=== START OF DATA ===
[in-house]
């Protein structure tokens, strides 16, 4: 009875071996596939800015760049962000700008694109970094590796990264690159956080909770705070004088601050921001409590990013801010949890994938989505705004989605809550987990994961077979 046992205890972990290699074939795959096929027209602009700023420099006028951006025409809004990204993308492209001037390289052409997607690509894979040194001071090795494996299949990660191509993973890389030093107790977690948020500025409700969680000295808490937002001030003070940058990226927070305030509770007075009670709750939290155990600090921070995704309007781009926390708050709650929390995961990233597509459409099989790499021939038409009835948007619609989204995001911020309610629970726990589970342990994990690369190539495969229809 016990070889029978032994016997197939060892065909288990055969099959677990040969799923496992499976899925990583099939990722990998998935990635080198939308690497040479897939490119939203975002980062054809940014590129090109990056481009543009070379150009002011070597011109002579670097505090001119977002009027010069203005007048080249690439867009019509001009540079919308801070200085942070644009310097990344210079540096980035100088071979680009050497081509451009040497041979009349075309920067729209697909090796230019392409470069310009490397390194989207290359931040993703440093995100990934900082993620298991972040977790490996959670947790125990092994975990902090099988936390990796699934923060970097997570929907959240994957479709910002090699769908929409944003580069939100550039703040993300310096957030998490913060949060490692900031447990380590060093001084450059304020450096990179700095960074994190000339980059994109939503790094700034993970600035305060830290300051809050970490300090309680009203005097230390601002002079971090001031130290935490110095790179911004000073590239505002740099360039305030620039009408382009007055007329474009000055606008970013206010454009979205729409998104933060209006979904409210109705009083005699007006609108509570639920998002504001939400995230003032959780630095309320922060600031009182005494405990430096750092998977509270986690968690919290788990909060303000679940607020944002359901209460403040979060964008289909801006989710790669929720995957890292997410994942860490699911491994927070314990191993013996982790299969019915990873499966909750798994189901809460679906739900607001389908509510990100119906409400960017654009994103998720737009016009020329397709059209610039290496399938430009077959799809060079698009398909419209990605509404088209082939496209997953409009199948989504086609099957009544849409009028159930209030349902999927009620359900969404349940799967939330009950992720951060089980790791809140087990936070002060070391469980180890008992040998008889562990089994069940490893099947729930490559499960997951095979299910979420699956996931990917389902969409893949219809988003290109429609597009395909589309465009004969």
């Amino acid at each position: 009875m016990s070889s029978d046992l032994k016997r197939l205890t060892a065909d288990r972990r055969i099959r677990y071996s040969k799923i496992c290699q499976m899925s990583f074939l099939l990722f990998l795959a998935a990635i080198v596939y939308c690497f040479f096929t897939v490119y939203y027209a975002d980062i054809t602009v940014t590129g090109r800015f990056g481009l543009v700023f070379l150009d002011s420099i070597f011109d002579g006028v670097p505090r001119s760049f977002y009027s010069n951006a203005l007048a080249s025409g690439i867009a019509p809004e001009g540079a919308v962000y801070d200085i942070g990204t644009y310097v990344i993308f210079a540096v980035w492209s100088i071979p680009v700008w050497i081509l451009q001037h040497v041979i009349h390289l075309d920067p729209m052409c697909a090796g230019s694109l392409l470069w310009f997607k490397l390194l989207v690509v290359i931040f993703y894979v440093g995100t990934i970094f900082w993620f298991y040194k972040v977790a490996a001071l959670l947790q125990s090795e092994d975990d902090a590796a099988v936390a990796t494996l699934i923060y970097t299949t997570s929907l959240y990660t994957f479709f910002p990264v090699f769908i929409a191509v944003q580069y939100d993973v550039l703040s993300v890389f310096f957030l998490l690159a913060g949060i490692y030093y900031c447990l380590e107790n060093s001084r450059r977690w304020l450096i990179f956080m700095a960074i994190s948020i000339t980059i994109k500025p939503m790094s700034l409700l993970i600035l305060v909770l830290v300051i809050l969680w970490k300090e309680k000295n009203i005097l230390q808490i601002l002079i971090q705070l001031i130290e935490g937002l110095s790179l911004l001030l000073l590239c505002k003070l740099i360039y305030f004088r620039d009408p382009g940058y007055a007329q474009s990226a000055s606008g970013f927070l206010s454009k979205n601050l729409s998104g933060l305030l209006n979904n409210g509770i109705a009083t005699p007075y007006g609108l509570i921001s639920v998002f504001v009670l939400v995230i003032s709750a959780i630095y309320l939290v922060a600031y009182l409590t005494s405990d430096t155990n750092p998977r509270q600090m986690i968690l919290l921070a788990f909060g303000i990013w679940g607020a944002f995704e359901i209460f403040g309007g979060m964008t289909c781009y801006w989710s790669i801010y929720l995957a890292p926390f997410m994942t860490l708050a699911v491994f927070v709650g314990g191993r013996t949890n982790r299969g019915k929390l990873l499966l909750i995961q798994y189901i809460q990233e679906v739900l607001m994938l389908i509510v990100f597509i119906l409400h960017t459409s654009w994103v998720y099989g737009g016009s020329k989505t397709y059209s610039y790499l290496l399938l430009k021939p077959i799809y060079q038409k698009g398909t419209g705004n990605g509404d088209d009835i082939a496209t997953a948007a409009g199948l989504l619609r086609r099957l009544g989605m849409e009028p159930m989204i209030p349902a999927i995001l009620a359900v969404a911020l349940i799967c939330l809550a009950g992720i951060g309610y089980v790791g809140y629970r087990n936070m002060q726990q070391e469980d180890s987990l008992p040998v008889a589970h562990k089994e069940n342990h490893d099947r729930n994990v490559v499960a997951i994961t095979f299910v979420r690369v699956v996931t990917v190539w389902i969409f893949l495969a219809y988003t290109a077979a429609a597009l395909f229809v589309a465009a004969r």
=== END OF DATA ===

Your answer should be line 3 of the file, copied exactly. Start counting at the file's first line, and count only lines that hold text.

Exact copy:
């Amino acid at each position: 009875m016990s070889s029978d046992l032994k016997r197939l205890t060892a065909d288990r972990r055969i099959r677990y071996s040969k799923i496992c290699q499976m899925s990583f074939l099939l990722f990998l795959a998935a990635i080198v596939y939308c690497f040479f096929t897939v490119y939203y027209a975002d980062i054809t602009v940014t590129g090109r800015f990056g481009l543009v700023f070379l150009d002011s420099i070597f011109d002579g006028v670097p505090r001119s760049f977002y009027s010069n951006a203005l007048a080249s025409g690439i867009a019509p809004e001009g540079a919308v962000y801070d200085i942070g990204t644009y310097v990344i993308f210079a540096v980035w492209s100088i071979p680009v700008w050497i081509l451009q001037h040497v041979i009349h390289l075309d920067p729209m052409c697909a090796g230019s694109l392409l470069w310009f997607k490397l390194l989207v690509v290359i931040f993703y894979v440093g995100t990934i970094f900082w993620f298991y040194k972040v977790a490996a001071l959670l947790q125990s090795e092994d975990d902090a590796a099988v936390a990796t494996l699934i923060y970097t299949t997570s929907l959240y990660t994957f479709f910002p990264v090699f769908i929409a191509v944003q580069y939100d993973v550039l703040s993300v890389f310096f957030l998490l690159a913060g949060i490692y030093y900031c447990l380590e107790n060093s001084r450059r977690w304020l450096i990179f956080m700095a960074i994190s948020i000339t980059i994109k500025p939503m790094s700034l409700l993970i600035l305060v909770l830290v300051i809050l969680w970490k300090e309680k000295n009203i005097l230390q808490i601002l002079i971090q705070l001031i130290e935490g937002l110095s790179l911004l001030l000073l590239c505002k003070l740099i360039y305030f004088r620039d009408p382009g940058y007055a007329q474009s990226a000055s606008g970013f927070l206010s454009k979205n601050l729409s998104g933060l305030l209006n979904n409210g509770i109705a009083t005699p007075y007006g609108l509570i921001s639920v998002f504001v009670l939400v995230i003032s709750a959780i630095y309320l939290v922060a600031y009182l409590t005494s405990d430096t155990n750092p998977r509270q600090m986690i968690l919290l921070a788990f909060g303000i990013w679940g607020a944002f995704e359901i209460f403040g309007g979060m964008t289909c781009y801006w989710s790669i801010y929720l995957a890292p926390f997410m994942t860490l708050a699911v491994f927070v709650g314990g191993r013996t949890n982790r299969g019915k929390l990873l499966l909750i995961q798994y189901i809460q990233e679906v739900l607001m994938l389908i509510v990100f597509i119906l409400h960017t459409s654009w994103v998720y099989g737009g016009s020329k989505t397709y059209s610039y790499l290496l399938l430009k021939p077959i799809y060079q038409k698009g398909t419209g705004n990605g509404d088209d009835i082939a496209t997953a948007a409009g199948l989504l619609r086609r099957l009544g989605m849409e009028p159930m989204i209030p349902a999927i995001l009620a359900v969404a911020l349940i799967c939330l809550a009950g992720i951060g309610y089980v790791g809140y629970r087990n936070m002060q726990q070391e469980d180890s987990l008992p040998v008889a589970h562990k089994e069940n342990h490893d099947r729930n994990v490559v499960a997951i994961t095979f299910v979420r690369v699956v996931t990917v190539w389902i969409f893949l495969a219809y988003t290109a077979a429609a597009l395909f229809v589309a465009a004969r």